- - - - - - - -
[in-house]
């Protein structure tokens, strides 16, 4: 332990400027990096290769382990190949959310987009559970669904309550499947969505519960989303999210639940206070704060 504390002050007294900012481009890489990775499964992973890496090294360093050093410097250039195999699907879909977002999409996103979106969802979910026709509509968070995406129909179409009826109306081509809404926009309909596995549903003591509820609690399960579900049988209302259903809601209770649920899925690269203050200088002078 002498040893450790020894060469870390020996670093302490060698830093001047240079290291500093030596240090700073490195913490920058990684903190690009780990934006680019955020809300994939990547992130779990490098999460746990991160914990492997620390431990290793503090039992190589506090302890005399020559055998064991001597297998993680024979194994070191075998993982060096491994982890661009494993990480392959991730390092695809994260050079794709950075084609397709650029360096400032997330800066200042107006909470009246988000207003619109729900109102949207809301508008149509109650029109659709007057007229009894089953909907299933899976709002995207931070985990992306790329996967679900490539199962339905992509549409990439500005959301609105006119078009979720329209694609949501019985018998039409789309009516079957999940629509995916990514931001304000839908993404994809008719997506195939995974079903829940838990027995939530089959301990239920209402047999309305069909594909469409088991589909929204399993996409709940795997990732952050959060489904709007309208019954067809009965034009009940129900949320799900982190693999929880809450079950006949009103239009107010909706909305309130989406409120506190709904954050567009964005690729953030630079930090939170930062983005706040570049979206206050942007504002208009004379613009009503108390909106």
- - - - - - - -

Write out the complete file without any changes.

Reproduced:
[in-house]
């Protein structure tokens, strides 16, 4: 332990400027990096290769382990190949959310987009559970669904309550499947969505519960989303999210639940206070704060 504390002050007294900012481009890489990775499964992973890496090294360093050093410097250039195999699907879909977002999409996103979106969802979910026709509509968070995406129909179409009826109306081509809404926009309909596995549903003591509820609690399960579900049988209302259903809601209770649920899925690269203050200088002078 002498040893450790020894060469870390020996670093302490060698830093001047240079290291500093030596240090700073490195913490920058990684903190690009780990934006680019955020809300994939990547992130779990490098999460746990991160914990492997620390431990290793503090039992190589506090302890005399020559055998064991001597297998993680024979194994070191075998993982060096491994982890661009494993990480392959991730390092695809994260050079794709950075084609397709650029360096400032997330800066200042107006909470009246988000207003619109729900109102949207809301508008149509109650029109659709007057007229009894089953909907299933899976709002995207931070985990992306790329996967679900490539199962339905992509549409990439500005959301609105006119078009979720329209694609949501019985018998039409789309009516079957999940629509995916990514931001304000839908993404994809008719997506195939995974079903829940838990027995939530089959301990239920209402047999309305069909594909469409088991589909929204399993996409709940795997990732952050959060489904709007309208019954067809009965034009009940129900949320799900982190693999929880809450079950006949009103239009107010909706909305309130989406409120506190709904954050567009964005690729953030630079930090939170930062983005706040570049979206206050942007504002208009004379613009009503108390909106």